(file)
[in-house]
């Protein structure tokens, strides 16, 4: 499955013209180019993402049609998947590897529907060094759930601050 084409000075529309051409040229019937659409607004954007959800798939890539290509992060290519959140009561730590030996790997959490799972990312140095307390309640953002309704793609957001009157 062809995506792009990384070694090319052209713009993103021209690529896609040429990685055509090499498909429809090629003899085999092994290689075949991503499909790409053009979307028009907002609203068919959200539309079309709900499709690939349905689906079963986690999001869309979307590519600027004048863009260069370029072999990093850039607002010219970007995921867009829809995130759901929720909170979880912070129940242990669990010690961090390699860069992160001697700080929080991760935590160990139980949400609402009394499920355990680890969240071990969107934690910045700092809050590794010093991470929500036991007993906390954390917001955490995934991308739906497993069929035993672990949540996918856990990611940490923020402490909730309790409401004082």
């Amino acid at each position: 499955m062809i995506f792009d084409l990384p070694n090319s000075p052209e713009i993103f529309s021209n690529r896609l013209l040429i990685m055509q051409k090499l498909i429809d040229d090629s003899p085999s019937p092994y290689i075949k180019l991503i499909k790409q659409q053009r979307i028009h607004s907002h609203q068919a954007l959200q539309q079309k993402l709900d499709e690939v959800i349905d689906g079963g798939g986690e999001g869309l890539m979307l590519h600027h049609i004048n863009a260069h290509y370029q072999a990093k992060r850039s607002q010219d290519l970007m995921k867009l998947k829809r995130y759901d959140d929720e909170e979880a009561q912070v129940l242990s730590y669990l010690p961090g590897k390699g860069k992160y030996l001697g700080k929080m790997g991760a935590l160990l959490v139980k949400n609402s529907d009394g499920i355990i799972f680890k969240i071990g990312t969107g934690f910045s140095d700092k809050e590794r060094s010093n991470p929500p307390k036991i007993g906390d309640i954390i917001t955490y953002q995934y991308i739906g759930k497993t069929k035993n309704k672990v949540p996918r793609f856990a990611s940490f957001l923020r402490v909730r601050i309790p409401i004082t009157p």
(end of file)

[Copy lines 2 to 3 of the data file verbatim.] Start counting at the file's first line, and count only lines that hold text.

């Protein structure tokens, strides 16, 4: 499955013209180019993402049609998947590897529907060094759930601050 084409000075529309051409040229019937659409607004954007959800798939890539290509992060290519959140009561730590030996790997959490799972990312140095307390309640953002309704793609957001009157 062809995506792009990384070694090319052209713009993103021209690529896609040429990685055509090499498909429809090629003899085999092994290689075949991503499909790409053009979307028009907002609203068919959200539309079309709900499709690939349905689906079963986690999001869309979307590519600027004048863009260069370029072999990093850039607002010219970007995921867009829809995130759901929720909170979880912070129940242990669990010690961090390699860069992160001697700080929080991760935590160990139980949400609402009394499920355990680890969240071990969107934690910045700092809050590794010093991470929500036991007993906390954390917001955490995934991308739906497993069929035993672990949540996918856990990611940490923020402490909730309790409401004082």
């Amino acid at each position: 499955m062809i995506f792009d084409l990384p070694n090319s000075p052209e713009i993103f529309s021209n690529r896609l013209l040429i990685m055509q051409k090499l498909i429809d040229d090629s003899p085999s019937p092994y290689i075949k180019l991503i499909k790409q659409q053009r979307i028009h607004s907002h609203q068919a954007l959200q539309q079309k993402l709900d499709e690939v959800i349905d689906g079963g798939g986690e999001g869309l890539m979307l590519h600027h049609i004048n863009a260069h290509y370029q072999a990093k992060r850039s607002q010219d290519l970007m995921k867009l998947k829809r995130y759901d959140d929720e909170e979880a009561q912070v129940l242990s730590y669990l010690p961090g590897k390699g860069k992160y030996l001697g700080k929080m790997g991760a935590l160990l959490v139980k949400n609402s529907d009394g499920i355990i799972f680890k969240i071990g990312t969107g934690f910045s140095d700092k809050e590794r060094s010093n991470p929500p307390k036991i007993g906390d309640i954390i917001t955490y953002q995934y991308i739906g759930k497993t069929k035993n309704k672990v949540p996918r793609f856990a990611s940490f957001l923020r402490v909730r601050i309790p409401i004082t009157p």